Denise de Ridder
My research deals with self-regulation processes in health and consumer behavior. I am particularly interested in ways of handling the conflict between striving for long-term goals while dealing with immediate interests that may challenge a future time perspective. How are we able to withstand the desire of giving in to temptations that may interfere with long-term success is a central question of my research that examines the role of self-control and licensing processes in attempts at self-regulation. I am also interested in choice architecture (nudges) as an alternative for interventions aiming at behavior change.
As a teacher I am involved in courses on Personality & Health, Self-Regulation, Nudges, and a series of lectures on debates that involve psychological insights. I am the director of the bachelor Honours program of the Faculty of Social Sciences. I also contribute to the Research Master Program Social and Health Psychology: Research in Behavioral Regulation.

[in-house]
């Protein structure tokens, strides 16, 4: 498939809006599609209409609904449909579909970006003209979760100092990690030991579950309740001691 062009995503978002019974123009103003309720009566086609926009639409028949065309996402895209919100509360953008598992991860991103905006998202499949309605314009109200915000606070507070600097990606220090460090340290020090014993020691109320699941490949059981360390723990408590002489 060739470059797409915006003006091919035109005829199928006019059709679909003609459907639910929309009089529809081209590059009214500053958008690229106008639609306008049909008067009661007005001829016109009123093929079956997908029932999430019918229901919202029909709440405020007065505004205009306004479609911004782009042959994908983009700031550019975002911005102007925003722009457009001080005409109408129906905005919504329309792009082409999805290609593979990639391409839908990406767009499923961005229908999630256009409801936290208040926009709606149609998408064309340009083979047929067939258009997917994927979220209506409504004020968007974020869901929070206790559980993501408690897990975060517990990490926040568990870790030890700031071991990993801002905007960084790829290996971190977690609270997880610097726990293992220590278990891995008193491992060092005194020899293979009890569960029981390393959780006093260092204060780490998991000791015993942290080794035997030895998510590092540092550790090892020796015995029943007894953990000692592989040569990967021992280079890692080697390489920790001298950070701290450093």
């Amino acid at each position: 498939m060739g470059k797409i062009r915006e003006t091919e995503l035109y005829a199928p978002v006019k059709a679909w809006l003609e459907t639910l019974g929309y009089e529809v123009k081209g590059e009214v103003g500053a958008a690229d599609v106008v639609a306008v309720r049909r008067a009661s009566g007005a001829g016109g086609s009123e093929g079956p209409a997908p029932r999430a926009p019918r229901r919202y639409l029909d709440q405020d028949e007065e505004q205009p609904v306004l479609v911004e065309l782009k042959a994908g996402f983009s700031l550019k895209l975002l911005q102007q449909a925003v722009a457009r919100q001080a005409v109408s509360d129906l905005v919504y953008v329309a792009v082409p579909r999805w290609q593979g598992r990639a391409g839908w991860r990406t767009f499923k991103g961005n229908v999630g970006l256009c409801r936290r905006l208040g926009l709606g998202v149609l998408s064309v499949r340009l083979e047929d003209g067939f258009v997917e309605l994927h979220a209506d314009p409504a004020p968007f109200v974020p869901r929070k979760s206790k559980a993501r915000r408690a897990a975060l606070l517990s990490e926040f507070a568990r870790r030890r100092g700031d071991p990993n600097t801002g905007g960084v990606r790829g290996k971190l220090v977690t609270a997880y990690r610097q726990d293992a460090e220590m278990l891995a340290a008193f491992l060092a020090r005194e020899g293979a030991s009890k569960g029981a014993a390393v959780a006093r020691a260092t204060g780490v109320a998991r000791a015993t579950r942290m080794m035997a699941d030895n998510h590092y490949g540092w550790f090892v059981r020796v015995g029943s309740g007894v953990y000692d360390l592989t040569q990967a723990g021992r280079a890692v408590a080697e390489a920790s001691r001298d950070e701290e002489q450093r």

Selection of Publications
Mann, T., De Ridder, D.T.D., & Fujita, K. (2013). Self-Regulation of health behavior: Social psychological approaches to goal setting and goal striving. Health Psychology, 32, 487-498. pdf
De Ridder, D.T.D., Lensvelt-Mulders, G., Finkenauer, C., Stok, F.M., & Baumeister, R.F. (2012). Taking stock of self-control: A meta-analysis of how trait self-control relates to a wide range of behaviors. Personality and Social Psychology Review, 16, 76-99. pdf
De Ridder, D., Geenen, R., Kuijer, R.G., & Van Middendorp (2008). Psychological adjustment to chronic disease. The Lancet, 372, 246-255 pdf